Melodies are one of the most difficult parts of songwriting, but you can become very proficient at it with some basic tools, meaning you spend less time with trial and error.

For me, contrast is the key to giving yourself a guide for your melody.

You can worry about notes down the road, but one of the first things you may want to consider is the contrast between your song elements: verse, chorus, bridge.

If they don’t sound different melodically – i.e., have any contrast, their are no “special moments” in the song, and the emotional power of the song is flat.

To figure out where I’m at melodically I use a simple exercise that visualizes the highs and lows of your melody.


Melody Coaster Exercise
  • Start singing your melody line
  • Put your hand in front of you at chest high, palm down, as if you’re showing someone how tall someone is
  • If you’re singing a low note, drop your hand – high note, raise your hand
  • Do this through the verse – note how much your hand is moving
  • When you go to the chorus – note where your hand moves to

Did it go up, down, nowhere?

Nowhere means no contrast. Go ahead and pick up or down.

Do the same for the Bridge if you have one.  Does the melody “look” different from the other two parts of the song.

If it doesn’t, move your hand and out loud where your hand moves. Do this until you find something you like.

That’s the basic exercise.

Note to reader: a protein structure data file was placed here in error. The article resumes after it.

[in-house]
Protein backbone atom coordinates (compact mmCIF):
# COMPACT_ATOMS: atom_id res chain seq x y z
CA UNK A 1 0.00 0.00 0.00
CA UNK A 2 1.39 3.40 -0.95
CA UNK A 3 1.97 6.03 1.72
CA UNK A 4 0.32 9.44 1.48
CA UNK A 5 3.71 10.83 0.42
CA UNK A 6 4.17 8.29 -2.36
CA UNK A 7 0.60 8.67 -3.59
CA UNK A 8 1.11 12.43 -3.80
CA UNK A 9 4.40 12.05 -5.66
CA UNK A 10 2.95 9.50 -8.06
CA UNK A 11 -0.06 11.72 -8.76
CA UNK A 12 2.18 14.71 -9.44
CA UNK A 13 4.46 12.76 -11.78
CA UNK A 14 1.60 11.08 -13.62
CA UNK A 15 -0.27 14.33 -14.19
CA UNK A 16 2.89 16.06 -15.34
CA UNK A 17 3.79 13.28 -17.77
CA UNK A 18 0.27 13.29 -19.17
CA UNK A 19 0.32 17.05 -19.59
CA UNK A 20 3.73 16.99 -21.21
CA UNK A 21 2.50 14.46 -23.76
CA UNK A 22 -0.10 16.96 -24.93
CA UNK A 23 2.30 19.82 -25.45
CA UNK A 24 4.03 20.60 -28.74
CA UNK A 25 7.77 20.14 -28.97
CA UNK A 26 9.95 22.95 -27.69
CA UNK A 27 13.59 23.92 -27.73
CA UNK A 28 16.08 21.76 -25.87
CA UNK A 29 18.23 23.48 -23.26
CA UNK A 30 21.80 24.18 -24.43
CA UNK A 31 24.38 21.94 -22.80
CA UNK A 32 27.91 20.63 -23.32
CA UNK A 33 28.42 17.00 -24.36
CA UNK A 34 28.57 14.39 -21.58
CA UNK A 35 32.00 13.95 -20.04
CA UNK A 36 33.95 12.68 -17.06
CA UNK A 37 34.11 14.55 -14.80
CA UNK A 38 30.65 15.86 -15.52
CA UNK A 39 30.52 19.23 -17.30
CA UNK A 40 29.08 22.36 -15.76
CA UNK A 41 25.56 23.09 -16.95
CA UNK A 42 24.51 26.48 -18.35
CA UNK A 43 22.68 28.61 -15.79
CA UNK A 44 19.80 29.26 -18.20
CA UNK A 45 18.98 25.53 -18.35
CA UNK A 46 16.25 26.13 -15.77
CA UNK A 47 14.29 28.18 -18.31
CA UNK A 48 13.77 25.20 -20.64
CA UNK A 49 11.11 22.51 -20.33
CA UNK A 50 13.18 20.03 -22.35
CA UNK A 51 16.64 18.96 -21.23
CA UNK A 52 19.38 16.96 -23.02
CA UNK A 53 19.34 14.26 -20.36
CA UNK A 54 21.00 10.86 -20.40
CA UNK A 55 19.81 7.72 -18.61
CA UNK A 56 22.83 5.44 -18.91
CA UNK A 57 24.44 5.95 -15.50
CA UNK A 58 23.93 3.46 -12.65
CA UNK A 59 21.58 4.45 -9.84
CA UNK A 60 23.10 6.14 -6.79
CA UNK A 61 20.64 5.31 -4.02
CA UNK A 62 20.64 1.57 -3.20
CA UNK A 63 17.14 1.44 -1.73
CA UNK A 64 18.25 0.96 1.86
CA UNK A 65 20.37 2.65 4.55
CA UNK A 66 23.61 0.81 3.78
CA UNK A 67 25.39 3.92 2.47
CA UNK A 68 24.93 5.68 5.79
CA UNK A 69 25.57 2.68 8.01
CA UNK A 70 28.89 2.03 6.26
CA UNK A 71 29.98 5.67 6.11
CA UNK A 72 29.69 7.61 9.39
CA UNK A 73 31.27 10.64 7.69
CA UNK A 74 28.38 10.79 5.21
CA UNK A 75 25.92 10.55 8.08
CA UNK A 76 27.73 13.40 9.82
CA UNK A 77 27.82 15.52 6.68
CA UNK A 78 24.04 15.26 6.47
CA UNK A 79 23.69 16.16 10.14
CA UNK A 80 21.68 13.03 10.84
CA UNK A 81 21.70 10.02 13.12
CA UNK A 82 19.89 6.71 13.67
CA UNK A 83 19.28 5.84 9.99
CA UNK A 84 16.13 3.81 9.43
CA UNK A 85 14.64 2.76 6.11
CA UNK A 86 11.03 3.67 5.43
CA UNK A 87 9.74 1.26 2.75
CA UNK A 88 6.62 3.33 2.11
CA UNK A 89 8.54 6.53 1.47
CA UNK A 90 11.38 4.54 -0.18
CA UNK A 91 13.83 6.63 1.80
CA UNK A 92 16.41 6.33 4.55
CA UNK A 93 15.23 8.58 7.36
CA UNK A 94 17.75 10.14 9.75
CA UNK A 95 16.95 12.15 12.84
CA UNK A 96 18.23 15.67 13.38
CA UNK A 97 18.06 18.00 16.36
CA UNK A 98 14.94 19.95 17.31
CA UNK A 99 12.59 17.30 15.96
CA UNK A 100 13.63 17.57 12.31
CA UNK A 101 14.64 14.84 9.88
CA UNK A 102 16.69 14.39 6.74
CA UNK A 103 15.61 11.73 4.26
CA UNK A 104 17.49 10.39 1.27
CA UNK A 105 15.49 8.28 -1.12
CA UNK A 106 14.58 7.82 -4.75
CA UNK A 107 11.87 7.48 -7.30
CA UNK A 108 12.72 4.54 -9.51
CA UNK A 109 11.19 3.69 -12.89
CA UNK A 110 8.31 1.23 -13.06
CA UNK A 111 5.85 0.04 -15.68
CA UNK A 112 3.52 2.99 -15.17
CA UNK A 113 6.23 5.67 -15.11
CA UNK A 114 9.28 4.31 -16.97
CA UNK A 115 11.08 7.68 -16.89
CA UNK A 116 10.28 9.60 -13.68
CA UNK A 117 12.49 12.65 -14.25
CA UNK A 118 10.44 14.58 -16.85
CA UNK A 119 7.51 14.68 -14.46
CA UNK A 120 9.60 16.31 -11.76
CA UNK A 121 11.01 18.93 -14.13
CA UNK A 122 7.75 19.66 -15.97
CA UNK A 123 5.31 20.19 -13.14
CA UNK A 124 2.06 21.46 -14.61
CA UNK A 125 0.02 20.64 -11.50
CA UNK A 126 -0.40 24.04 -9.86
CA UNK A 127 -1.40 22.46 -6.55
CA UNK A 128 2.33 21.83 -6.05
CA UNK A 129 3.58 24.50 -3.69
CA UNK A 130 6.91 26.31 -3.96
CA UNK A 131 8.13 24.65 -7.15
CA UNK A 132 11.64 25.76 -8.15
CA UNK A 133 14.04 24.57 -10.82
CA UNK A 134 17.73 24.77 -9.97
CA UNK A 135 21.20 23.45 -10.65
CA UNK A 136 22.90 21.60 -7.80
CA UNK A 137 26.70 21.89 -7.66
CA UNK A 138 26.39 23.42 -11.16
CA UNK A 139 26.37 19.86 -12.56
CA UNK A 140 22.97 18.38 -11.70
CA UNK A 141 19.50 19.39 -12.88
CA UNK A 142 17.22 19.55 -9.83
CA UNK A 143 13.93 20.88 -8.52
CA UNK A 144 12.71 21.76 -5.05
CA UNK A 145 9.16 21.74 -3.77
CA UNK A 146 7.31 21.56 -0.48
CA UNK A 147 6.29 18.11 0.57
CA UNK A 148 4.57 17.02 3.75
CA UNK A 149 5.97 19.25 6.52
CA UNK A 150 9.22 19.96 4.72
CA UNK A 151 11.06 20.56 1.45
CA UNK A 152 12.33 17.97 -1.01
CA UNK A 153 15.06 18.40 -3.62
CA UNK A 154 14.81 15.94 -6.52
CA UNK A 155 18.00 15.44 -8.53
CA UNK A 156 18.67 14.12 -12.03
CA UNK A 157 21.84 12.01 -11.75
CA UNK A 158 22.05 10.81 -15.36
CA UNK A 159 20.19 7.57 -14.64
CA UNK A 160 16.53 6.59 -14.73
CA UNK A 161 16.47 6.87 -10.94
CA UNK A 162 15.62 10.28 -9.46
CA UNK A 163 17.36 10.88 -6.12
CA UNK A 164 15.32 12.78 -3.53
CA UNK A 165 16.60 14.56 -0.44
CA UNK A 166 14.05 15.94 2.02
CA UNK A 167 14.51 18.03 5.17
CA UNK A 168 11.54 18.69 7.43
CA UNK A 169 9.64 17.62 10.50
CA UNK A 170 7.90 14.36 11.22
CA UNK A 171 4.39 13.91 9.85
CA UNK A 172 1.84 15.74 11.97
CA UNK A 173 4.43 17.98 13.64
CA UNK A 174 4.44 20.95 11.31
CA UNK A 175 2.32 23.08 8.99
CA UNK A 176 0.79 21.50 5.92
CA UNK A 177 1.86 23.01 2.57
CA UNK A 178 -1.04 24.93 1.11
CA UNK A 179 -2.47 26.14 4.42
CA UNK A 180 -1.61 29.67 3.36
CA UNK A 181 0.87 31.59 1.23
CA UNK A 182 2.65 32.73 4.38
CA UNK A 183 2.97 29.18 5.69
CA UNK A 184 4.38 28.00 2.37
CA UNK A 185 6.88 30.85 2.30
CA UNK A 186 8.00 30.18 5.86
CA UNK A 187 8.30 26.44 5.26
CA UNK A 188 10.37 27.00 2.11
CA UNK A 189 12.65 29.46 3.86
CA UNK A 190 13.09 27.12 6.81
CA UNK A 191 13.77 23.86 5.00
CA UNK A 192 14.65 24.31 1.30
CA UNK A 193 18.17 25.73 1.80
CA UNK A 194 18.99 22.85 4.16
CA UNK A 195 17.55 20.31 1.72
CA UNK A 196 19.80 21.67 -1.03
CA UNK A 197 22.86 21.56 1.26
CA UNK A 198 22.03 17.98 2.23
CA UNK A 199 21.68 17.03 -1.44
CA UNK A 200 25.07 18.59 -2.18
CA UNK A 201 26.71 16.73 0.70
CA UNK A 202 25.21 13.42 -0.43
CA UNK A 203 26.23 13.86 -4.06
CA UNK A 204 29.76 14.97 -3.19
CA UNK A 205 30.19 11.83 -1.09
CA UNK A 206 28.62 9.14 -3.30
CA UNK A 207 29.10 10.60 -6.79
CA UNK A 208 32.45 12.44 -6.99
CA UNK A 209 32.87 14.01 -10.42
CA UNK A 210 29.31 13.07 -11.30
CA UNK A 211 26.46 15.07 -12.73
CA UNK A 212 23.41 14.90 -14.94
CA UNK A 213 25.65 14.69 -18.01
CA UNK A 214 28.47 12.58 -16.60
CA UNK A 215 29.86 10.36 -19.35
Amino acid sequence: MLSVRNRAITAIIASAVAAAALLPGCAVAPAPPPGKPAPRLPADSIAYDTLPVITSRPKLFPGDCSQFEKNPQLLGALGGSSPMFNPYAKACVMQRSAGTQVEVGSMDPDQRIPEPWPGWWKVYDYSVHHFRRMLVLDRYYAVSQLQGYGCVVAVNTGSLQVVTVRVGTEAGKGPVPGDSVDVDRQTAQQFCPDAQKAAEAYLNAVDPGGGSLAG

You can use it in your verse to figure out if you’re jumping around too much, which could create a distraction from your lyrics if you’re writing Country or Americana.

But, it might be fine for pop as long as there’s contrast with your chorus.

Always consider the genre you’re writing for before applying any “rules” – and remember, rules are meant to be broken as long as you know the rules (since there are usually consequences).


Creating Strong Melodies

There are some other tricks to force yourself to create a strong melody across your song:

  • Use the ghost song technique to help develop a melody
  • Find a melodic hook – think “Yesterday” by Paul McCartney – to repeat in the chorus and give your melody a consistent anchor through the song
  • Work on your melody first – then find the chords to accompany it.  This forces you to get better with melody and don’t limit yourself by the instrument you play!


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